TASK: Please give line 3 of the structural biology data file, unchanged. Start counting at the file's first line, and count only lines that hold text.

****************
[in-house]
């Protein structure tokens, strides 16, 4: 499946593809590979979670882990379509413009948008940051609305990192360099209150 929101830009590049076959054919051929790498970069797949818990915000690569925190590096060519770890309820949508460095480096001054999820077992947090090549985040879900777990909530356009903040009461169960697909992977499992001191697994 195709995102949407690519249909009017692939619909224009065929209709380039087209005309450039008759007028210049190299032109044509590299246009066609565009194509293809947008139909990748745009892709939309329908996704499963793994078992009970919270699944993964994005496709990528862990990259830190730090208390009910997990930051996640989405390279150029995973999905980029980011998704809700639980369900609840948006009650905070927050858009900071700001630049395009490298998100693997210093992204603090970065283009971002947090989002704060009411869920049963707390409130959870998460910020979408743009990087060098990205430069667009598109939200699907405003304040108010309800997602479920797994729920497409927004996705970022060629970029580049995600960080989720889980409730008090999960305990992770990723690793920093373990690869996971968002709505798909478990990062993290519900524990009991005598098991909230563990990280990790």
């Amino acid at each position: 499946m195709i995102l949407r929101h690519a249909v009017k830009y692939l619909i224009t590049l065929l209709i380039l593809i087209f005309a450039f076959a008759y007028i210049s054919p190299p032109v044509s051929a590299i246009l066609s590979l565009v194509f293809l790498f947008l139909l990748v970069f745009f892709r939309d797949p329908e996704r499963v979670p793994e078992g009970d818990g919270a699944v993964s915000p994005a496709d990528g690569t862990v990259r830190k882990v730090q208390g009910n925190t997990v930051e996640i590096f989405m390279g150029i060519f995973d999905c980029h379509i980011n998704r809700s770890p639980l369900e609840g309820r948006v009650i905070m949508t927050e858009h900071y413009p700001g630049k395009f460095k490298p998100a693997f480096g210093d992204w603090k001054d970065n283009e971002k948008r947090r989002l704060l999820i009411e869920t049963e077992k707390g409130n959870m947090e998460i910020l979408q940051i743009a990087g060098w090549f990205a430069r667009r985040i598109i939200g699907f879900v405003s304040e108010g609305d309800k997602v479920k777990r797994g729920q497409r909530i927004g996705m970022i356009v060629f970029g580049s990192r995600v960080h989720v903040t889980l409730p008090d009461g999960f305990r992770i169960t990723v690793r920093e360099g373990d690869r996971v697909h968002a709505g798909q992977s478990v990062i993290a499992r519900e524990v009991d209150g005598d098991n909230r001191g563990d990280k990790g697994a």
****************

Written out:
């Amino acid at each position: 499946m195709i995102l949407r929101h690519a249909v009017k830009y692939l619909i224009t590049l065929l209709i380039l593809i087209f005309a450039f076959a008759y007028i210049s054919p190299p032109v044509s051929a590299i246009l066609s590979l565009v194509f293809l790498f947008l139909l990748v970069f745009f892709r939309d797949p329908e996704r499963v979670p793994e078992g009970d818990g919270a699944v993964s915000p994005a496709d990528g690569t862990v990259r830190k882990v730090q208390g009910n925190t997990v930051e996640i590096f989405m390279g150029i060519f995973d999905c980029h379509i980011n998704r809700s770890p639980l369900e609840g309820r948006v009650i905070m949508t927050e858009h900071y413009p700001g630049k395009f460095k490298p998100a693997f480096g210093d992204w603090k001054d970065n283009e971002k948008r947090r989002l704060l999820i009411e869920t049963e077992k707390g409130n959870m947090e998460i910020l979408q940051i743009a990087g060098w090549f990205a430069r667009r985040i598109i939200g699907f879900v405003s304040e108010g609305d309800k997602v479920k777990r797994g729920q497409r909530i927004g996705m970022i356009v060629f970029g580049s990192r995600v960080h989720v903040t889980l409730p008090d009461g999960f305990r992770i169960t990723v690793r920093e360099g373990d690869r996971v697909h968002a709505g798909q992977s478990v990062i993290a499992r519900e524990v009991d209150g005598d098991n909230r001191g563990d990280k990790g697994a």